At the time that Cox was before this court, only one circuit court had considered the preemptive effect of FIFRA § 136v(b). In Ferebee v. Chevron Chem. Co., 237 U.S. App. D.C. 164, 736 F.2d 1529, 1542 (D.C. Cir.), cert. denied, 469 U.S. 1062, 83 L. Ed. 2d 432, 105 S. Ct. 545 (1984), the court held that FIFRA § 136v(b) does not preempt state law failure to warn claims. This court adopted Ferebee. Cox, 704 F. Supp. at 87. After this court's opinion in Cox, but before Cipollone, three other circuit courts disagreed with Ferebee and held that § 136v(b) impliedly preempts such state law claims. Papas v. Upjohn Co., 926 F.2d 1019, 1024-25 (11th Cir. 1991) (per curiam) [hereinafter "Papas I "]; Arkansas-Platte & Gulf Partnership v. Van Waters & Rogers, Inc., 959 F.2d 158, 161 (10th Cir. 1992) [hereinafter "Arkansas-Platte I "] (agreeing with Papas); Worm v. American Cyanamid Co., 970 F.2d 1301, 1307 (4th Cir. 1992) [hereinafter "Worm I "] (same). In Papas and Arkansas-Platte, petitions for certiorari were pending when the Supreme Court issued Cipollone. The Supreme Court vacated both judgments and remanded the cases for consideration in light of Cipollone. Papas v. Zoecon Corp., 120 L. Ed. 2d 892, 112 S. Ct. 3020 (1992); Arkansas-Platte & Gulf Partnership v. Dow Chem. Co., 121 L. Ed. 2d 235, 113 S. Ct. 314 (1992). Both the Papas and Arkansas-Platte courts reaffirmed their original judgments. Papas v. Upjohn Co., 985 F.2d 516, 517 (11th Cir.) (per curiam) [hereinafter "Papas II "], cert. denied, Papas v. Zoecon Corp., 126 L. Ed. 2d 248, 114 S. Ct. 300 (1993); Arkansas-Platte & Gulf Partnership v. Van Waters & Rogers, Inc., 981 F.2d 1177, 1178 (10th Cir.) [hereinafter "Arkansas-Platte II "], cert. denied, Arkansas-Platte & Gulf Partnership v. Dow Chem. Co., 126 L. Ed. 2d 30, 114 S. Ct. 60 (1993). In Worm, the Court of Appeals for the Fourth Circuit simply reaffirmed its decision in a later phase of that case. Worm v. American Cyanamid Co., 5 F.3d 744, 749 (4th Cir. 1993) [hereinafter "Worm II "]. Three other circuit courts have considered the issue since Cipollone and have reached the same result. MacDonald v. Monsanto Co., 27 F.3d 1021, 1994 U.S. App. LEXIS 18001 (5th Cir. 1994); King v. E.I. DuPont De Nemours and Co., 996 F.2d 1346, 1349 (1st Cir.), cert. dismissed, 114 S. Ct. 490, 126 L. Ed. 2d 440 (1993); Shaw v. Dow Brands, Inc., 994 F.2d 364, 371 (7th Cir. 1993). Accordingly, each of the six circuit courts of appeals that have considered the issue in light of Cipollone have held that § 136v(b) preempts claims for inadequate labeling or failure to warn. Several district courts in other circuits have followed this trend. Trinity Mountain Seed Co. v. MSD Agvet, 844 F. Supp. 597 (D. Idaho 1994); Quad R. Farms v. American Cyanamid Co., 840 F. Supp. 694 (D. Minn. 1993); Kinser v. Ciba-Geigy Corp., 837 F. Supp. 217 (W.D. Ky. 1993); DerGazarian v. Dow Chem. Co., 836 F. Supp. 1429 (W.D. Ark. 1993).

 This court agrees with the foregoing authority and finds particularly persuasive Judge Cummings' reasoning for the Seventh Circuit Court of Appeals in Shaw :

 

In order to succeed in the wake of Cipollone, then, [the plaintiff] would have to show that FIFRA's pre-emption language is less sweeping than the language of the 1969 Cigarette Act. Yet we can discern no significant distinction at all -- FIFRA says that "such State shall not impose * * * any requirements for labeling or packaging in addition to or different from those required * * * ," while the cigarette law says "no requirements or prohibitions * * * imposed under State law" shall be permitted. Both seem equally emphatic: "no requirements or prohibitions" is just another way of saying a "state shall not impose * * * any requirements." Not even the most dedicated hair splitter could distinguish these statements.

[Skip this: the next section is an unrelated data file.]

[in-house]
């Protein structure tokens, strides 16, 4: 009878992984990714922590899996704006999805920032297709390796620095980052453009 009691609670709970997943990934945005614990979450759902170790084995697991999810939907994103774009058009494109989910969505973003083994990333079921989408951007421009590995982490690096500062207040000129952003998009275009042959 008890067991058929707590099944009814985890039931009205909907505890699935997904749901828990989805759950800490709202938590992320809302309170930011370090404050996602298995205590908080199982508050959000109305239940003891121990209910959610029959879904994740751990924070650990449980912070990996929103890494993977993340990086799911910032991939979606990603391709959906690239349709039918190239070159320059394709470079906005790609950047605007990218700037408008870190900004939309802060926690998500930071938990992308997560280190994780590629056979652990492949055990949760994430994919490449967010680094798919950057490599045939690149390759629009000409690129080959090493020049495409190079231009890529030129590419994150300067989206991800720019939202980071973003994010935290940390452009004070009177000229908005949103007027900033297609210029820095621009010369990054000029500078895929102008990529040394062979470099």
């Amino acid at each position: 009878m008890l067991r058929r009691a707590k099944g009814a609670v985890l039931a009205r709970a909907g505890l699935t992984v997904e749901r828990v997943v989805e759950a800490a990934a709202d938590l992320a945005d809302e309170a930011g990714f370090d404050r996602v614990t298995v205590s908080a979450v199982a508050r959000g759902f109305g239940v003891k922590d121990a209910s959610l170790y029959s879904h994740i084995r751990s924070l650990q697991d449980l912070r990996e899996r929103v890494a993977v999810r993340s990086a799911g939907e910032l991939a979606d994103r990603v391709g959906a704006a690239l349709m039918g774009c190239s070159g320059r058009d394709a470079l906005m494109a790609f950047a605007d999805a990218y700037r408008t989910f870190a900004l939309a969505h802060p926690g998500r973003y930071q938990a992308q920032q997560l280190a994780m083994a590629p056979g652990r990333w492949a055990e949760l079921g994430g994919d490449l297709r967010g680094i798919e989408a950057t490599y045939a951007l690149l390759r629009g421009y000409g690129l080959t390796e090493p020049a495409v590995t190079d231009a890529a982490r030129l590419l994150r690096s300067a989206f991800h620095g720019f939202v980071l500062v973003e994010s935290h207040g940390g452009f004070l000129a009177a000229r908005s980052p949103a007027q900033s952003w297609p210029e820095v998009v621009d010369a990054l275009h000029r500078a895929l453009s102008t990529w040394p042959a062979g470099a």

Shaw, 994 F.2d at 371. Mrs. Kenepp's attempts to distinguish FIFRA fail. First, she points out that the Cigarette Act prohibits restrictions imposed by "state law" whereas FIFRA requires only that a "State shall not impose" restrictions. She argues that the Cigarette Act is therefore broader than FIFRA § 136v, and that Cipollone is therefore inapposite. This court finds no functional distinction between the two phrases. Moreover, the Cipollone Court did not suggest that the phrase "state law" had any magic word status such that Congress' failure to include it in other statutes would be fatal to a preemption argument.

 Mrs. Kenepp also argues that the overall regulatory structure of FIFRA is distinguishable from that of the Cigarette Act because FIFRA, unlike the Cigarette Act, does not mandate uniform labeling requirements. She points out that the Cigarette Act requires specific labeling language while FIFRA permits manufacturers to submit their own labeling language.

 The court rejects this distinction because it misreads the import of Cipollone. Although a court can infer Congress' preemptive intent from a statute's structure and purpose of promoting uniformity, Jones v. Rath Packing Co., 430 U.S. 519, 525, 51 L. Ed. 2d 604, 97 S. Ct. 1305 (1977), the Supreme Court's decision in Cipollone did not rest upon this interpretive technique. Instead, the Cipollone Court parsed the language of the Cigarette Act and found Congress' preemptive intent in "the plain words" of that act. Cipollone, 112 S. Ct. at 2620. Accordingly, Cipollone was an express, and not implied, preemption case. Id. ("Although portions of the legislative history of the 1969 Act suggest that Congress was primarily concerned with positive enactments by States and localities, the language of the act plainly reaches beyond such enactments."). Compare Papas I, 926 F.2d at 1026 ("We hold that FIFRA impliedly preempts state common law tort suits."), with, Papas II, 985 F.2d at 517 ("Having looked at Cipollone, we conclude that FIFRA expressly preempts the Papases' claims."). Assuming for the sake of argument that the structures of the respective acts are distinguishable on the basis of their tendencies to promote uniformity in labeling, this court need not analyze the distinction because the plain language of § 136v(b) expressly preempts the failure to warn claims in this case.